At 750 pages, this book is not for the faint of heart, yet it’s a solid read and wonderful reminiscence of the greatness that America can aspire to if she so chooses.

LESSONS LEARNED

1. The power of one person and a vision. I’ve read numerous books about Theodore Roosevelt and continue to be fascinated with him as a man. His drive, his force of will, his determination and buoyancy allowed him to shape the country to his will in a way rarely seen before or since. Can one person make a difference? Absolutely. History has proved this time and time again.

2. All good plans can go astray. Roosevelt had picked William Howard Taft (a close personal friend) as his chosen successor in the 1908 presidential election. Riding Roosevelt’s legacy, Taft easily sailed to victory but strayed from Roosevelt’s vision enough that Roosevelt himself challenged his good friend and successor for the 1912 Republican nomination.

3. Little moments make a big difference. The night of Roosevelt’s presidential victory in 1904, Roosevelt made a declaration that would come to haunt him for years. Fresh off his victory, he publicly vowed to not seek a third term (at that time still allowed). Roosevelt would later say that he would willingly chop off his arm if he could take back that pledge. The secret power behind Taft’s success in his career was his loving, supportive, and incredibly smart and savvy wife, Nellie Taft. She was his rock, his anchor. A few weeks into Taft’s presidency, Nellie Taft suffered a debilitating stroke and never fully recovered. Taft’s presidency was never the same.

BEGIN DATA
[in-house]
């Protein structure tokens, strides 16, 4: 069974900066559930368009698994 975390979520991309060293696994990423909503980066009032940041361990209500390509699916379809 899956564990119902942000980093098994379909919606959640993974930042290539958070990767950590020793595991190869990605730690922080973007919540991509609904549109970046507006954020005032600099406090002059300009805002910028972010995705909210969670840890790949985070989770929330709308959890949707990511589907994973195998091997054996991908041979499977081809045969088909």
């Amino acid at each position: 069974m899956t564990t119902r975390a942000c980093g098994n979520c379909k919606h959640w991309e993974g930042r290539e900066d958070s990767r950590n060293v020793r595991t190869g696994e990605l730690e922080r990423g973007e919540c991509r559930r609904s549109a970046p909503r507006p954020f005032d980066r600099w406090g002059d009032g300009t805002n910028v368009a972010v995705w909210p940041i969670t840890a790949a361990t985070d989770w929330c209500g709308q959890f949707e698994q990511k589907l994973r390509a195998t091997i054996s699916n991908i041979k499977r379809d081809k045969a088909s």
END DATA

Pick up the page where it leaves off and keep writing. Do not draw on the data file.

4. There can be too much a good thing. This book beautifully captures the arc of Roosevelt’s rise and fall, from eager reformer to overzealous power hog one step away from crazy town. During his final presidential run as a third party candidate, Roosevelt delved deep into demagoguery, proposing to do away with the Supreme Court and putting all national issues up for a vote. In his mind that would work well, because he knew how to galvanize popular opinion like no one else, but it would have been a chaotic step for our country. As much as I admire Roosevelt, I’m glad he was defeated in his final presidential run. Too much power for too long had warped his sense of perspective, with serious possible harm for the country.

5. Roosevelt’s movement was ultimately successful. The progressive movement embodied by Roosevelt led to some incredible leaps forward that we take for granted today, including the 17th and 19th amendment to the Constitution: the direct election of senators and giving women the right to vote. Both more widely distributed power to the people and enabled the general public to have their say in their country’s future.